Figure 4. The Vegetation Condition Report for the Corn Belt for June 16 - 29 from K-State’s Ecology and Agriculture Spatial Analysis Laboratory shows a high level of photosynthetic activity across the northern areas of the region from Minnesota through northern Michigan. Favorable temperatures and moisture have resulted in accelerated biomass production.
Figure 5. The comparison to last year in the Corn Belt for the period June 16 - 29 from K-State’s Ecology and Agriculture Spatial Analysis Laboratory shows much of the region has much lower biomass production. North Dakota stands out in contrast, with much higher biomass production across much of the state. Dry conditions, which favored planting were replaced by favorable temperatures and precipitation, which spurred biomass development. According to the USDA Crop Condition report, 91 percent of this year’s durum wheat is in good to excellent condition.
Figure 6. Compared to the 26-year average at this time for the Corn Belt, this year’s Vegetation Condition Report for June 16 - 29 from K-State’s Ecology and Agriculture Spatial Analysis Laboratory shows that areas along the Missouri River basin and parts of the Ohio River basin have much lower-than-average photosynthetic activity. Excess moisture continues to slow plant development in these areas.
Figure 7. The Vegetation Condition Report for the U.S. for June 16 - 29 from K-State’s Ecology and Agriculture Spatial Analysis Laboratory shows that high photosynthetic is most visible in the New England area and along the mountains of the Pacific Northwest. Plant development has been favored by the warmer-than-normal temperatures. There is also an area of increased photosynthetic activity in Arizona in response to increased precipitation in the region. Pockets of low photosynthetic activity are evident where heavy rainfall has dominated in June, particularly along the Central Mississippi River Valley.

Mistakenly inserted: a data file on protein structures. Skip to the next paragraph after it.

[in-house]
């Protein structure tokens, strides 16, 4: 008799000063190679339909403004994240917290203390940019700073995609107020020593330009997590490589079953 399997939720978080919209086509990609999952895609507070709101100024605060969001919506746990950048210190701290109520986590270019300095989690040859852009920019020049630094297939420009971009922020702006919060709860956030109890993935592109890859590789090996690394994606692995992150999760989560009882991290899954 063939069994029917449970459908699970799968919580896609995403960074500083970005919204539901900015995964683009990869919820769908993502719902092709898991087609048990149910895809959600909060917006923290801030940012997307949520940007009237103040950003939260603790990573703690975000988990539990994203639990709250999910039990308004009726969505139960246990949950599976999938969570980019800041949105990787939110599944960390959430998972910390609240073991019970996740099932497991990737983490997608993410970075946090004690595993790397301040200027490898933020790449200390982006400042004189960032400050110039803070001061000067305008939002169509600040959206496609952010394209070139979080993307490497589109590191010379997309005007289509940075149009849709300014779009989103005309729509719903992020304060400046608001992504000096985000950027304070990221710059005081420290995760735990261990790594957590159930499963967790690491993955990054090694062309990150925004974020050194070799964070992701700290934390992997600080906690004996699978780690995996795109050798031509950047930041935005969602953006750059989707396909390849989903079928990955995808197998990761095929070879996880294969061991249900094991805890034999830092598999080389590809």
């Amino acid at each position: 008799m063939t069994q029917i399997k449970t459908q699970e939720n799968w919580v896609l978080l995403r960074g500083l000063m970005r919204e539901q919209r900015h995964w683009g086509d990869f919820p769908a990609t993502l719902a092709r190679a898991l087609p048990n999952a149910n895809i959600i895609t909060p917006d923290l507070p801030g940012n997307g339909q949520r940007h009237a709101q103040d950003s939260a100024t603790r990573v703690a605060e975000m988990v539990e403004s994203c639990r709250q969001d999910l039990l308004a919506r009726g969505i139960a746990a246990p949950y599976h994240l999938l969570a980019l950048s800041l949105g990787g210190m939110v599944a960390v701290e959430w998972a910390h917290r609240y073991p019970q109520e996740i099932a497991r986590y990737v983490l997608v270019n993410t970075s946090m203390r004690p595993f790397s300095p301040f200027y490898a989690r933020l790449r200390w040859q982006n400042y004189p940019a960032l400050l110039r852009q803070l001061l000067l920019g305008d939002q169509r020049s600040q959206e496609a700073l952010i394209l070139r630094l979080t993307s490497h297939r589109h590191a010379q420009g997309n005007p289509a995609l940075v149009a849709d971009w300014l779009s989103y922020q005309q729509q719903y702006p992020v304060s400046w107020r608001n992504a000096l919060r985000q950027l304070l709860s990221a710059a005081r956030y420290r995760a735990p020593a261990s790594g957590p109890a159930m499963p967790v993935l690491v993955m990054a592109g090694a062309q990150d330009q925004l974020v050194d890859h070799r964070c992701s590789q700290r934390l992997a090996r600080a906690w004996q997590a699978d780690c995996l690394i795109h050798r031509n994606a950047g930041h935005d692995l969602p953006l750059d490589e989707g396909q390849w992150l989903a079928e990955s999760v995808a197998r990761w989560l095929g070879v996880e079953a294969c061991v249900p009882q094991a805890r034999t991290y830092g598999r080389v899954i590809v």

Figure 8. The U.S. comparison to last year at this time for the period June 16 - 29 from K-State’s Ecology and Agriculture Spatial Analysis Laboratory shows lower photosynthetic activity in the eastern regions from Illinois through the Atlantic Seaboard. Cool temperatures and saturated soils have delayed development. Higher biomass production is visible in the western High Plains from southeastern Colorado through western Texas, where drought conditions have improved greatly. In the West, from Oregon through California, the changes have been minimal. Conditions were poor last year and continue to be poor this year.
Figure 9. The U.S. comparison to the 26-year average for the period June 16 - 29 from K-State’s Ecology and Agriculture Spatial Analysis Laboratory shows much of the country has close to average photosynthetic activity. Washington stands out with higher-than-average biomass production, as early snowmelt and heavier-than-usual spring rainfall has reduced some of the drought impacts. Favorable moisture in the eastern Plains of Colorado into the Panhandle of Texas has resulted in higher-than-average biomass production in this area as well. Lower-than-average production is concentrated in the Ohio River Valley, where cooler temperatures and saturated soils have slowed plant development.
Mary Knapp, Weather Data Library
Kevin Price, Professor Emeritus, Agronomy and Geography, Remote Sensing, GIS
Nan An, Graduate Research Assistant, Ecology & Agriculture Spatial Analysis Laboratory (EASAL)